Comments made during a City Council discussion Tuesday about three workforce housing projects shocked leaders of Central Missouri’s nonprofit community, who provide services for Jefferson City’s poor, young and elderly.
Project developers (private companies) simply went to the council to receive its blessing for their proposed apartments. They hoped a city resolution in support of each would help them receive some state tax credits they can use to pay for their developments.
Developments include: Eastland Hills Apartments, a 48-unit apartment complex in the 1800 block of East Miller Street; Stronghold Landing, a 40-unit apartment complex at Trade Center Parkway; and Oak Leaf Villas, made up of 42 duplexes in 21 buildings off Oak Leaf Drive.
Projects each received a resolution of support from the city, but not before council members became divided and the meeting got heated.
Five members voted for each resolution and five voted against. Mayor Carrie Tergin broke the ties with an affirmative vote.
Something gained from the meeting was each resolution received support, said Darin Preis, executive director of Central Missouri Community Action, a nonprofit that is a partner in one of the projects.
“Democracy works. Council is signing off on a formal resolution,” Preis said. “I would admit I was disheartened by comments about renters … and the heavy disparagement of low-income workers.”
Preis was not alone in his surprise over council members’ statements.
Several council members said they don’t see the need for the projects. They said housing for low-income people isn’t needed.
Councilman Jack Deeken said more residents aren’t needed because “if they can only make $12-$14 an hour, they are not helping our economy.”
He later clarified his statement.
“I said they are not helping us grow,” Deeken said. “They help, but some of the businesses and industries have got to pay them better, that is what I meant.”
Former Mayor Tom Rackers testified many apartments are available.
“I am told there are 80 units of low-income housing available right now,” Rackers stated.
“Where?” the nonprofit community collectively asked following the meeting.
Jefferson City doesn’t need more rental housing, Deeken offered. But recent studies the city conducted indicate the opposite is very much the case — the city needs numerous multi-family properties.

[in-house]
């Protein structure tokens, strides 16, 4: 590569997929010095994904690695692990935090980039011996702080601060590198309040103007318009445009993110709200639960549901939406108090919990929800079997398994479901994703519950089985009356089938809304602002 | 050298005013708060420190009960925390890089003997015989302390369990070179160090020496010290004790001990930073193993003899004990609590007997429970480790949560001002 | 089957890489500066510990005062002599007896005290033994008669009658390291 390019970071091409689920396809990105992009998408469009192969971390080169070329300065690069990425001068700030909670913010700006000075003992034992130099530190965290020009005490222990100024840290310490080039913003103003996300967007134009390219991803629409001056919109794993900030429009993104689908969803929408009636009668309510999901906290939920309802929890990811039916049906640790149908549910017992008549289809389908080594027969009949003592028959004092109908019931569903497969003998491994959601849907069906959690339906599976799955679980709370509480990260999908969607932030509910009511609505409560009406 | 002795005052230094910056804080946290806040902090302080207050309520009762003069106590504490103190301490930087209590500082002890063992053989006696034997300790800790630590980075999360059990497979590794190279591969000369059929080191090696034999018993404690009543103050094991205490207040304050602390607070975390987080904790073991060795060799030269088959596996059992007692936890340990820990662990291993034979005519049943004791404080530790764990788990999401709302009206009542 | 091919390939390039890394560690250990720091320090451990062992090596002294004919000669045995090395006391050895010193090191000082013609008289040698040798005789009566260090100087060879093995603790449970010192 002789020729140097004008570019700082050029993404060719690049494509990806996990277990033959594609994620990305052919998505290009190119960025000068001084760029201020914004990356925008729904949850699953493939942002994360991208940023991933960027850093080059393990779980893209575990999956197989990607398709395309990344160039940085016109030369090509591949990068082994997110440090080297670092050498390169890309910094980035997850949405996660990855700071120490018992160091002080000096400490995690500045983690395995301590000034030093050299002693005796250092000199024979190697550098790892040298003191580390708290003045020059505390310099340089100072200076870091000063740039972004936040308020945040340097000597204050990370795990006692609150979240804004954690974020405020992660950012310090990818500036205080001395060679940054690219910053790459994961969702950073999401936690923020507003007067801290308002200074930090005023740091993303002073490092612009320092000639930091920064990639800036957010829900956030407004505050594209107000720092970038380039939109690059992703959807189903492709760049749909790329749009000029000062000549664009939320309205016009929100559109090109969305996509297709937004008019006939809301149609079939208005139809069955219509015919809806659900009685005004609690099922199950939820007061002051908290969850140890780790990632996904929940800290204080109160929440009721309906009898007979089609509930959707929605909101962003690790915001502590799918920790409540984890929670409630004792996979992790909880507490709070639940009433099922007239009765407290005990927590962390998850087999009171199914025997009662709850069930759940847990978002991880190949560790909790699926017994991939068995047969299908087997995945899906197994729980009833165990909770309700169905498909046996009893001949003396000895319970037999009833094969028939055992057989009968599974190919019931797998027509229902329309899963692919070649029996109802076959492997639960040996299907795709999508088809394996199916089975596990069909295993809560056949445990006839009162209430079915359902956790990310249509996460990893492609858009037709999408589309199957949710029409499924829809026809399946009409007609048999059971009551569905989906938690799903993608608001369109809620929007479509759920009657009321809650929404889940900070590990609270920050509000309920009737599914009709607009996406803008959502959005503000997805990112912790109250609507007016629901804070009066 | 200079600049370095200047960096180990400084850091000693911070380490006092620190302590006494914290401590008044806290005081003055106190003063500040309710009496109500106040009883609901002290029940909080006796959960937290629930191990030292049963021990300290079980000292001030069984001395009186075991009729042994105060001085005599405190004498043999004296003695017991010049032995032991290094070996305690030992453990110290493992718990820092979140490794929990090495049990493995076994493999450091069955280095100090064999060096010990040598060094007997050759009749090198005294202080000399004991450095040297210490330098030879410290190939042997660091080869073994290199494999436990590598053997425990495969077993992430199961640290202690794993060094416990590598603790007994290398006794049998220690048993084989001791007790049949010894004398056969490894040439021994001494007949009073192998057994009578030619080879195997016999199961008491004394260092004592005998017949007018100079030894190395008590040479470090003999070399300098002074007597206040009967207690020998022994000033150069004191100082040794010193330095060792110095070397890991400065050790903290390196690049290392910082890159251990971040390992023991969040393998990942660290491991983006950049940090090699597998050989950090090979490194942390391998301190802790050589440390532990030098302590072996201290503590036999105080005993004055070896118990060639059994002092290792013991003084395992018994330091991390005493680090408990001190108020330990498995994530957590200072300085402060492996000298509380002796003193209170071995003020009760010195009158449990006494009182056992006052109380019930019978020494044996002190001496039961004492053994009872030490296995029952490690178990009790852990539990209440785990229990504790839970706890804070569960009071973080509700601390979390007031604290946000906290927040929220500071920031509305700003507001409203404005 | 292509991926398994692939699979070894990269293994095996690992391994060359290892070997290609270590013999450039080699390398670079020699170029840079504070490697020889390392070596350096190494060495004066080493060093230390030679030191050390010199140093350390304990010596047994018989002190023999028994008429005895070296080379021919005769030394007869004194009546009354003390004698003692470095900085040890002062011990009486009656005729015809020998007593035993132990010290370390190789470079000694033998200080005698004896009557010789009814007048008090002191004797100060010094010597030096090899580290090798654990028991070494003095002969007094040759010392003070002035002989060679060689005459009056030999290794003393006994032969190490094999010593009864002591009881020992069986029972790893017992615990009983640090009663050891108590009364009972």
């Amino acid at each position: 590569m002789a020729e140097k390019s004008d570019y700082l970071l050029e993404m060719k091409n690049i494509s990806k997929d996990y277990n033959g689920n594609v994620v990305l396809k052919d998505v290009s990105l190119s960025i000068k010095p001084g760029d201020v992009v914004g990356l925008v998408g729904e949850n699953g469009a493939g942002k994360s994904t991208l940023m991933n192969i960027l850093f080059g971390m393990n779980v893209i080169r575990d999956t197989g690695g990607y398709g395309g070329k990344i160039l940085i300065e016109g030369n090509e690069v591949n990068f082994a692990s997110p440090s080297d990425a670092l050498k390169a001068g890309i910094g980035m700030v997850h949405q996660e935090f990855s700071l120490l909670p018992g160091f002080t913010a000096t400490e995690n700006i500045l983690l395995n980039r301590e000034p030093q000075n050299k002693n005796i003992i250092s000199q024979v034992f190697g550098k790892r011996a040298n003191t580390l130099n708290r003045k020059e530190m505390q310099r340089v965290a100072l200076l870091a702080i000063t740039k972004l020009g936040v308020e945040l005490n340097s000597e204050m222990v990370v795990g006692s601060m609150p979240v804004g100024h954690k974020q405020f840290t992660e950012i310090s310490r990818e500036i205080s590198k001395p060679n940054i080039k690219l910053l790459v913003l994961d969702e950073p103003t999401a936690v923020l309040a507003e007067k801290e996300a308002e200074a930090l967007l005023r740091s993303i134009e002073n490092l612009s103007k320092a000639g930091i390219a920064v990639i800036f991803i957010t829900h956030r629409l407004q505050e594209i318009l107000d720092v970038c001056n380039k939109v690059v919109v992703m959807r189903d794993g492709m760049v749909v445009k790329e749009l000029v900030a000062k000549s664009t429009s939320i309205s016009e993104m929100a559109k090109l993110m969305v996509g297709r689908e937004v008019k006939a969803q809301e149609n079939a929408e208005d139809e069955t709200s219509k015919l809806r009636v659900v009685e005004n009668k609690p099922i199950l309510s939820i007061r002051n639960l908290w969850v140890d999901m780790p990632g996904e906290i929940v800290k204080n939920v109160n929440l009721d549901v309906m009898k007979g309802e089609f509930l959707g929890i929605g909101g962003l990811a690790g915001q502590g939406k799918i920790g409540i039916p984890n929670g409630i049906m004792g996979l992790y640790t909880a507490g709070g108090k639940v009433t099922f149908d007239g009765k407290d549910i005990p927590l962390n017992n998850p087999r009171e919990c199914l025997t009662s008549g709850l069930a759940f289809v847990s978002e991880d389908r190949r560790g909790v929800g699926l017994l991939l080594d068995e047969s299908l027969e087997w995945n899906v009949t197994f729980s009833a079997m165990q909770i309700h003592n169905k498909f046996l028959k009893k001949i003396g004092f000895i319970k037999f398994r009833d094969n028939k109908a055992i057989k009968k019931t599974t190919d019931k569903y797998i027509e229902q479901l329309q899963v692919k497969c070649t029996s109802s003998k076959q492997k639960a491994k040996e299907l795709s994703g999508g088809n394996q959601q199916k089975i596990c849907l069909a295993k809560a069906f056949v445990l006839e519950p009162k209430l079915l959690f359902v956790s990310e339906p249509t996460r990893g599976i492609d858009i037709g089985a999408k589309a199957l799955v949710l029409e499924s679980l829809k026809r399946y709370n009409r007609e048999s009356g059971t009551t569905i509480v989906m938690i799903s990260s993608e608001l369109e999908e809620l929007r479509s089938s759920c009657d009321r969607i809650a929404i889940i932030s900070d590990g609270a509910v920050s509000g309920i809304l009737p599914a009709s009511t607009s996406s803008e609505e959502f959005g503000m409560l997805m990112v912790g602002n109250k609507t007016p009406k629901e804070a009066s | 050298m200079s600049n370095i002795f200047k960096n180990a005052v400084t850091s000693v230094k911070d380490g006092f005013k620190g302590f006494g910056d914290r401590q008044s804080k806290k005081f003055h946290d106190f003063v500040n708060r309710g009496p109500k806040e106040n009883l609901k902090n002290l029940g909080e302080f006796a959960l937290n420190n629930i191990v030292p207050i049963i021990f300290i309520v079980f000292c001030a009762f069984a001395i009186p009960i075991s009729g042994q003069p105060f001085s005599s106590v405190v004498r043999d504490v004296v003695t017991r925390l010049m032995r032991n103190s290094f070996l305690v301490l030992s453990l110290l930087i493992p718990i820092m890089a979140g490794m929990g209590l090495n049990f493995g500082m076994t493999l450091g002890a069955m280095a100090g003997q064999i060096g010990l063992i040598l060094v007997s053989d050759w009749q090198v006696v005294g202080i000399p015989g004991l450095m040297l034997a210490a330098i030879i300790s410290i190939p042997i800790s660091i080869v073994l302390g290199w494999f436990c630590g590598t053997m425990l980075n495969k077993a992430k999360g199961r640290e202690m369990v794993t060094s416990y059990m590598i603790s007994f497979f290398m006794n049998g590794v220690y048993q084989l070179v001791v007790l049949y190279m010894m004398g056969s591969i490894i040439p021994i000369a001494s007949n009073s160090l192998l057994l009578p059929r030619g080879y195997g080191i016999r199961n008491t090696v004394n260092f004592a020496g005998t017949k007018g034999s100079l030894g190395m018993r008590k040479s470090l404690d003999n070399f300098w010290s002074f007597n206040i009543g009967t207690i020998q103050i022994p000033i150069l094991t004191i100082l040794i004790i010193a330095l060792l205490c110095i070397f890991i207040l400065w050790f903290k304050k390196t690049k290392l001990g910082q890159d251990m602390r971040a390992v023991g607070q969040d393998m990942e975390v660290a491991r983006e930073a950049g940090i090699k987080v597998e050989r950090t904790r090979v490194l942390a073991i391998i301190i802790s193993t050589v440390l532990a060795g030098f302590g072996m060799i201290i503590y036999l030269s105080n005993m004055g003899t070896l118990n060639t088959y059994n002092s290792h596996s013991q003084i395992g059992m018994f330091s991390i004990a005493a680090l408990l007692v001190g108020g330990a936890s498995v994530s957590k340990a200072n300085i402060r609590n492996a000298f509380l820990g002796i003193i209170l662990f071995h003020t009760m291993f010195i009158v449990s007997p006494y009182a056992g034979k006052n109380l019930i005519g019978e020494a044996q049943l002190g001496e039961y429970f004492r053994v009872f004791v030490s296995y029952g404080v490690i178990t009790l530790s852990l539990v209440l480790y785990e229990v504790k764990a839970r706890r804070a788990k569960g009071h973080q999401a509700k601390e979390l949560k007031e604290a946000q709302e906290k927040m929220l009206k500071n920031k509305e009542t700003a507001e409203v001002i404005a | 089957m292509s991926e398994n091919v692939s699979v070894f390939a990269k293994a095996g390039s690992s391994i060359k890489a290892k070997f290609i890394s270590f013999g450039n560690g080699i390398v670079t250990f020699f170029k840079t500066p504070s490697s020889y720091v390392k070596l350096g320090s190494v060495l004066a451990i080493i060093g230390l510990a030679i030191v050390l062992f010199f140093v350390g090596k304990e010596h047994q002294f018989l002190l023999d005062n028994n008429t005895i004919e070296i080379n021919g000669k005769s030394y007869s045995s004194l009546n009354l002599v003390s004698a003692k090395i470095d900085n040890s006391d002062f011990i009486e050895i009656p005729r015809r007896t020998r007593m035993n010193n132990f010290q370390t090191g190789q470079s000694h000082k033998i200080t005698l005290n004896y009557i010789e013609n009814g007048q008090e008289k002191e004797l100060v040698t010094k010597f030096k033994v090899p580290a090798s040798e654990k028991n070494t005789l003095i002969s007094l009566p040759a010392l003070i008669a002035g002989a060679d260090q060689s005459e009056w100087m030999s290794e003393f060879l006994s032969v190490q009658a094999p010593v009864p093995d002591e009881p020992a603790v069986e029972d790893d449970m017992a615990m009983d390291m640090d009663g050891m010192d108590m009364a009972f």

All workers should have quality places they can afford, rather than being run out of town because they make less money than other people, Preis said Wednesday after the meeting.
“I could not disagree more with that sentiment,” he said. “Regardless of someone’s occupation, they deserve dignity and quality of life and good schools and good places to live. I would like to believe that Jefferson City is one of those places.
“They sure tested that belief (Tuesday) night.”
Salvation Army Maj. Justin Windell said housing is the largest challenge his organization faces right now. He said the Salvation Army Center of Hope has 34 beds — intended to be for temporary stays — that remain full at all times.
“We are full on a regular basis. As soon as someone moves out — by the end of that day or the next, the bed is filled,” Windell said. “It has been like that consistently since (I and my family) arrived right after the tornado.”
The nonprofit community assumes the tornado is a catalyst for the extended extreme housing shortage, he said.
“We have a gentleman with two full-time jobs … and there’s no place for him to go,” Windell said. “He’ll go and get food from the dining room and then go back to his room to look online for places to go.”
But he still can’t find an available, affordable apartment.
Another concern Councilman Ron Fitzwater and others brought up was whether people with Section 8 vouchers would be living in the apartments. That is possible, developers replied, but generally not in a high volume.
Section 8 vouchers are offered by the federal government to low-income families, elderly people or people with disabilities. Vouchers are provided to families, not private developers. While the three developers said some units will be offered at a subsidized rate, projects include a mix of market-value units.
“I’m not sure of what the concern is,” Windell said. “You’d have to ask those that are fighting against it.”
Although the Center of Hope is intended to be a very short-term housing solution, it has allowed tenants to stay longer than they would like because they can’t find apartments.
The center has case managers working full time to find apartments for tenants, but the apartment pool is apparently dry, he said.
“At times, it’s been 10 or more (shelter residents) who don’t have a place to spend that voucher,” Windell said. “That is one of the biggest hurdles we’re facing right now. We get people in. We now have two case managers to help them set their goals and meet their goals.”
But the search is discouraging, he said.